By Phil Davies
“….Over the past decade, severe wildfire seasons have outnumbered the mild ones, in the nation and in the Ninth District. The cost of fighting wildfires has risen with the flames, taxing the resources of government agencies charged with putting out fires. Last year, the U.S. Forest Service alone spent over $1 billion fighting wildfires, mostly in the western part of the country.
In the district, the intensity of recent fire years and the resulting costs are most evident in fire-prone Montana. Over most of the past decade, state government incurred average annual fire suppression costs of over $20 million—just a fraction of total firefighting costs in the state. Costs peaked at $65 million in the 2007 fire season, requiring a special legislative session to cover a budget shortfall. “What we’ve seen is a really substantial escalation in the number of fire seasons where we burn a lot of acres, and a lot of those acres are threatening communities, so we tend to spend a lot of money,” said State Forester Bob Harrington….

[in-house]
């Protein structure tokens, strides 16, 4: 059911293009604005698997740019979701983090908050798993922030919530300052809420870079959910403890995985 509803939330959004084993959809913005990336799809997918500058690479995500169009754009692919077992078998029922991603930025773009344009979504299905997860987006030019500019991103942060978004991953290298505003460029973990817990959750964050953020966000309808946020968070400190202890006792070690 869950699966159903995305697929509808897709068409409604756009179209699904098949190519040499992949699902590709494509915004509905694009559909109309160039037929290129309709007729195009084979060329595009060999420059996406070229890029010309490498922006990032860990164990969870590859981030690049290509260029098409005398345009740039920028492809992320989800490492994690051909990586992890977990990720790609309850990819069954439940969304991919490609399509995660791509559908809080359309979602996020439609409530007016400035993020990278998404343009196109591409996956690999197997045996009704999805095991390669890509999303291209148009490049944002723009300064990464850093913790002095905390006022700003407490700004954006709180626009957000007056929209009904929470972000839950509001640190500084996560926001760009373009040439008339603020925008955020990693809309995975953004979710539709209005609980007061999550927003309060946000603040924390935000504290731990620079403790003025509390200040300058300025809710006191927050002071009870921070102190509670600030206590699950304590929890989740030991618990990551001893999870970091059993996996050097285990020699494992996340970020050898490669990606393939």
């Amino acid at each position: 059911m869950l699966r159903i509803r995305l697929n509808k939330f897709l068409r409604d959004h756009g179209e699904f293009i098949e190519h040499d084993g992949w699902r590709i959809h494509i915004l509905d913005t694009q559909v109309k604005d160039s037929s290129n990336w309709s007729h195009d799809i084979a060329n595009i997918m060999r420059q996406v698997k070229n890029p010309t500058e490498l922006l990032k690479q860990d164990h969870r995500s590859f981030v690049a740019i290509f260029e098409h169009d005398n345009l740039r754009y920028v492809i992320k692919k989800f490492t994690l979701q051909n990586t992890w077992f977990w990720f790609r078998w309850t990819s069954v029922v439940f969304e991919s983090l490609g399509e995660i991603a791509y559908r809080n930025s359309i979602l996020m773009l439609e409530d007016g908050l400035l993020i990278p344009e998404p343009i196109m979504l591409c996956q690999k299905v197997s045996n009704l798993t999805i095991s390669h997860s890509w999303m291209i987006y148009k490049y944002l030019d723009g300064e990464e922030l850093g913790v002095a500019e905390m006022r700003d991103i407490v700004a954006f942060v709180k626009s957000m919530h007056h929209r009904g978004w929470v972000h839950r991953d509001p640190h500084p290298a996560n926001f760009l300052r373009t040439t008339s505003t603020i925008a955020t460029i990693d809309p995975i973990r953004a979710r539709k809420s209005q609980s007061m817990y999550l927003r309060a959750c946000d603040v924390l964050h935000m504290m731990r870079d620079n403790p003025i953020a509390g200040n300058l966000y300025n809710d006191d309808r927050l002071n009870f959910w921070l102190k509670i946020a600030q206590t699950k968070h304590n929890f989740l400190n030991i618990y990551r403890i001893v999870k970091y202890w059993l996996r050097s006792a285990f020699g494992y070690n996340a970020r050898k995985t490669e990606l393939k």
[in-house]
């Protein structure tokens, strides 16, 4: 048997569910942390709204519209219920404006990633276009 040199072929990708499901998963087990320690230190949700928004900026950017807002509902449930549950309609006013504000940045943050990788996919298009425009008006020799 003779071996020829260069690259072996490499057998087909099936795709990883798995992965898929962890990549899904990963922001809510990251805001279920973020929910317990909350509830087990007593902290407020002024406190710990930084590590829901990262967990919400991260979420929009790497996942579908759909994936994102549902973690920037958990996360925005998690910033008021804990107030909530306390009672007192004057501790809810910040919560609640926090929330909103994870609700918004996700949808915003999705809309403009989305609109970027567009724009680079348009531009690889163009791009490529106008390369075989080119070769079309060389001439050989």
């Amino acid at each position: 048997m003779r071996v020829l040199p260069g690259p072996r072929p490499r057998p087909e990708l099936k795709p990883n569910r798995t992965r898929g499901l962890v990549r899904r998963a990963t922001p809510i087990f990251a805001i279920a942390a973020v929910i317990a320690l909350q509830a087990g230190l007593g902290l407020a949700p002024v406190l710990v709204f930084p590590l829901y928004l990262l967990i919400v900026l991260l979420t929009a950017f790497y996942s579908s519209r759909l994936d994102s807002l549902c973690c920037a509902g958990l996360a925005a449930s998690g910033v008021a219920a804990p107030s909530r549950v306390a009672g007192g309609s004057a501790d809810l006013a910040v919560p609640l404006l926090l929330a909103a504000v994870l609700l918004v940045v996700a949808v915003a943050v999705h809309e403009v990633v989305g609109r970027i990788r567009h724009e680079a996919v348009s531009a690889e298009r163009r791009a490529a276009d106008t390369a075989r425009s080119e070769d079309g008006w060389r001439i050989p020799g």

….Headwaters Economics, a research group based in Bozeman, Mont., analyzed daily fire suppression costs for 18 large wildfires that burned in Montana during 2006 and 2007. The study found that each additional house within one mile of a wildfire was associated with a $7,900 increase in suppression costs. For conflagrations in areas with relatively dense development, about 30 percent of the cost of fighting those fires was related to structure protection. Another study of large wildfires fought by the U.S. Forest Service found that as total home values within 20 miles of a fire ignition increase, so do firefighting costs…..”